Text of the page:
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Venezuela jails 3 Americans including a computer programmer from Texas

CLEVELAND (AP) – Three Americans were silently jailed in Venezuela earlier this year for allegedly attempting to enter the country illegally and now face lengthy prison sentences in the country’s political turmoil.

Two of the men, a lawyer from California and a computer programmer from Texas, were arrested in late March, just days after President Nicolás Maduro’s socialist government released two more Americans.

Venezuelan security forces arrested lawyer Eyvin Hernandez, 44, and computer programmer Jerrel Kenemore, 52, in separate incidents in the western state of Tachira, according to a person familiar with the investigations into the allegations. -arrest. The man spoke to The Associated Press on condition of anonymity because they were not authorized to discuss the cases in public.

Hernandez from Los Angeles; Kenemore is from the Dallas area, but has lived in Colombia since 2019.

A third American was arrested in January, also for allegedly entering the country illegally along its high border with Colombia. AP withheld his name at the request of his family, fearing retaliation.

At least eight more Americans – including five oil executives and three veterans – remain incarcerated in Venezuela, and U.S. officials insist they are being used as political bargaining chips.

The most recent arrests come amid the Biden administration’s efforts to unwind Trump-era policy to punish Maduro for what they consider to be his trampling on Venezuelan democracy. Biden’s officials, however, are trying to lure him back into U.S. -backed opposition negotiations to pave the way for free and fair elections.

As part of that earlier outreach, the U.S. is hanging on to the possibility of easing sanctions on the OPEC country, a move that, over time, will also help lower oil prices, which rose after Russia’s invasion of Ukraine.

The release of the two Americans on March 8 was celebrated in Washington, giving impetus to the outreach of the Biden administration in Maduro. It is unclear what effect, if any, the imprisonment of three other Americans will have on Maduro, a close ally of Russia who has been sanctioned and accused by the U.S. of narcotics charges.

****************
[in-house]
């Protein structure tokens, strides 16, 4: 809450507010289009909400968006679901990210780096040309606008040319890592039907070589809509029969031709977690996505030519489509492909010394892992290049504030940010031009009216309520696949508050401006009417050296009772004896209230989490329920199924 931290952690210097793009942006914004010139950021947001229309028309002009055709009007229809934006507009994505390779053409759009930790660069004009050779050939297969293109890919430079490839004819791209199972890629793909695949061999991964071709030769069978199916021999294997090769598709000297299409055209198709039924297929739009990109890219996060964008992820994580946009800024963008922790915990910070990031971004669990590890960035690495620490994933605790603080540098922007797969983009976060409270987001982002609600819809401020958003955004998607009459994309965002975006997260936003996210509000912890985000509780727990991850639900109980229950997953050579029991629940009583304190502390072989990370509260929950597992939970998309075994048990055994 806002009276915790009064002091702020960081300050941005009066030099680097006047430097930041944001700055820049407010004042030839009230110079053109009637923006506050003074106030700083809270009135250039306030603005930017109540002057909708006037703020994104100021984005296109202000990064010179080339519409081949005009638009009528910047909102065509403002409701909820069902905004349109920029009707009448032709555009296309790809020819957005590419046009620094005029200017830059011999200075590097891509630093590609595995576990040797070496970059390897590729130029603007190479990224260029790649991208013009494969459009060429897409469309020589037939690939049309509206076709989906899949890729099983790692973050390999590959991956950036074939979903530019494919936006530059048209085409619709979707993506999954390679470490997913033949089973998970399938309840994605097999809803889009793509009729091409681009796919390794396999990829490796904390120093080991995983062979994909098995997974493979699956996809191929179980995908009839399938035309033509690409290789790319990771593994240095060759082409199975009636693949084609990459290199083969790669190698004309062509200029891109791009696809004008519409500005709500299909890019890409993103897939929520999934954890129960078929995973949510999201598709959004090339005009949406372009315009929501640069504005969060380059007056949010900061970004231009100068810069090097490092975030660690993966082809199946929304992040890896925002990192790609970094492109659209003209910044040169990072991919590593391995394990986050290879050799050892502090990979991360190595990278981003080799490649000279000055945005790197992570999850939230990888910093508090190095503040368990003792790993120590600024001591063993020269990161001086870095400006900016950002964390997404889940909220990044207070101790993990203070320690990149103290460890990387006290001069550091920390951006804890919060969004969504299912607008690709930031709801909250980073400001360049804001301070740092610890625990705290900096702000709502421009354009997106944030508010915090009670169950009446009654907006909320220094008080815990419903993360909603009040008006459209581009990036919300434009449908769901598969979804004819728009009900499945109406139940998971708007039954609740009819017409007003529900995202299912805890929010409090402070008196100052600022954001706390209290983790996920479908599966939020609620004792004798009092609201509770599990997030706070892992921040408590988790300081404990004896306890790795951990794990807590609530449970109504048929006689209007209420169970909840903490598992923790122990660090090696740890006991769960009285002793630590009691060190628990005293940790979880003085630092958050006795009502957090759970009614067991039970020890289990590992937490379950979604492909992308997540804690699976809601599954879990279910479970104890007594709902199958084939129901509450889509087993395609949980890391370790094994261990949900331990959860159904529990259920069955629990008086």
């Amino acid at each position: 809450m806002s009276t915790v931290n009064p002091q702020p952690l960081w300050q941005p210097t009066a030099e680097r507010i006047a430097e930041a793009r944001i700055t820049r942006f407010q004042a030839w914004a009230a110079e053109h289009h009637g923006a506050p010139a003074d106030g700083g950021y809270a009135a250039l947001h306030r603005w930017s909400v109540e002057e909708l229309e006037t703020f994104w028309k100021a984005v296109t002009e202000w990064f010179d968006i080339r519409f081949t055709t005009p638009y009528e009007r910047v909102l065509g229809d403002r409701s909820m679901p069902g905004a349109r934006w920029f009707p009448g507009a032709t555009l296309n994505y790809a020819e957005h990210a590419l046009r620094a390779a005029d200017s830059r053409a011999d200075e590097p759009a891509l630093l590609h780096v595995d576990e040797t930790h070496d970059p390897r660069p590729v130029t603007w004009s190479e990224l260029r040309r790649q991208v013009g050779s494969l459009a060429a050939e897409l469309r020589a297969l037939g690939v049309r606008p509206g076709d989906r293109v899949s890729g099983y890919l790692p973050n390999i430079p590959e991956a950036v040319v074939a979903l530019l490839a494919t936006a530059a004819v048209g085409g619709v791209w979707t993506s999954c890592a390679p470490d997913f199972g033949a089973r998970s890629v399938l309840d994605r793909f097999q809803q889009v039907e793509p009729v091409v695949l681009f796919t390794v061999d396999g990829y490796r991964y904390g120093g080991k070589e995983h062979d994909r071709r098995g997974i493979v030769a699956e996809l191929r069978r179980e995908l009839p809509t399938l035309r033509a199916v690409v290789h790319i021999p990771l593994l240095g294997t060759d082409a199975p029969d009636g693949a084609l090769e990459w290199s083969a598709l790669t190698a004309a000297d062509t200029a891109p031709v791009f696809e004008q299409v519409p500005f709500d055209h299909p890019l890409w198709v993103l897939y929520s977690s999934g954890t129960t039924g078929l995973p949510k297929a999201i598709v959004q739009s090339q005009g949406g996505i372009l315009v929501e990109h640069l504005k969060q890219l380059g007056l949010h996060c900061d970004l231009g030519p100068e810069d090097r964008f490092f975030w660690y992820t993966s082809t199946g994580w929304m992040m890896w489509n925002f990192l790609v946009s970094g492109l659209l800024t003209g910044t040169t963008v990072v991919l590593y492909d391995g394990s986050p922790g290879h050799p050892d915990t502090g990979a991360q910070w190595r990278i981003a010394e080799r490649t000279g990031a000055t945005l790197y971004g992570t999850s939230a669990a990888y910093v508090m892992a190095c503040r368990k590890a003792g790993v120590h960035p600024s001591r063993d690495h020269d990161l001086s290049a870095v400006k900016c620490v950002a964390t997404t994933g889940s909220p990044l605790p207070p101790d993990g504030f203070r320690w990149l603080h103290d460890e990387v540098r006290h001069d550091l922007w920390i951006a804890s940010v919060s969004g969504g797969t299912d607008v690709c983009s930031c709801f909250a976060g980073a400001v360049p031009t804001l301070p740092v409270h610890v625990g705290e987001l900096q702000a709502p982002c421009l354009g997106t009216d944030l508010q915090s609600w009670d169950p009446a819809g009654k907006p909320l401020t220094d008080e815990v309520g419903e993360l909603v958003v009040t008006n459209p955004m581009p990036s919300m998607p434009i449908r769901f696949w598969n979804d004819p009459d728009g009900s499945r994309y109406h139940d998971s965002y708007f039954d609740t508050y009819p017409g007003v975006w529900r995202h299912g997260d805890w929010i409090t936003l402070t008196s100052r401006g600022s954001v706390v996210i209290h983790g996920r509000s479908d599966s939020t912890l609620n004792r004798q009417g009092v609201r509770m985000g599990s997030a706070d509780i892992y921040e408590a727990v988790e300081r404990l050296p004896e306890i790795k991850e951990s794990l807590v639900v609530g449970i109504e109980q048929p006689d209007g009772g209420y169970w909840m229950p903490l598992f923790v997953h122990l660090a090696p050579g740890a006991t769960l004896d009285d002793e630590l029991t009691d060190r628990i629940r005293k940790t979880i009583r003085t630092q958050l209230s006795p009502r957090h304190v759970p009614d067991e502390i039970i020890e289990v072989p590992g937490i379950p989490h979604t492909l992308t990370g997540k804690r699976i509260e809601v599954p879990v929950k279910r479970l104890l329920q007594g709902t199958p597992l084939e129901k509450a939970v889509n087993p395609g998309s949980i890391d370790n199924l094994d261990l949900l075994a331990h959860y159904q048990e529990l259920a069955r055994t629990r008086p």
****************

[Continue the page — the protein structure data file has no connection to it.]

The State Department confirmed the three arrests and a spokesman said officers were advocating for the immediate release of all wrongfully detained Americans in Venezuela.

More than any political fallout, the arrests focus on what U.S. officials consider an alarming trend: the arrest of unsuspecting Americans on the Colombia-Venezuela border. , a lawless place ruled by criminal gangs and leftist rebels. Americans trying to enter Venezuela without a visa are even more vulnerable.

Despite Maduro’s ever -burning rhetoric against the U.S. “empire,” there is no indication that he is targeting Americans.

But the devastation of the South American nation after years of political turmoil, hyperinflation and devastating food shortages, Maduro’s grip on his poorly paid security forces has been thwarted. That creates an opening for criminal elements and hardliners seeking to ruin Maduro’s talks in the US.

“There are many different centers of power in Venezuela and not all of them agree with Maduro or share his intent to find U.S. development talks,” said Phil Gunson, an analyst based in Caracas for the International Crisis Group.

In an arrest report seen by the AP, Venezuelan military counter-intelligence agents justified their actions by citing “constant threats, economic disruption, and the breakdown of diplomatic relations” in the US.

Some senior Venezuelan officials also justified the arrest of the Americans. At a press conference on June 13 announcing the arrest of another, unnamed American, Socialist party leader Diosdado Cabello said: “They have plans against our country.”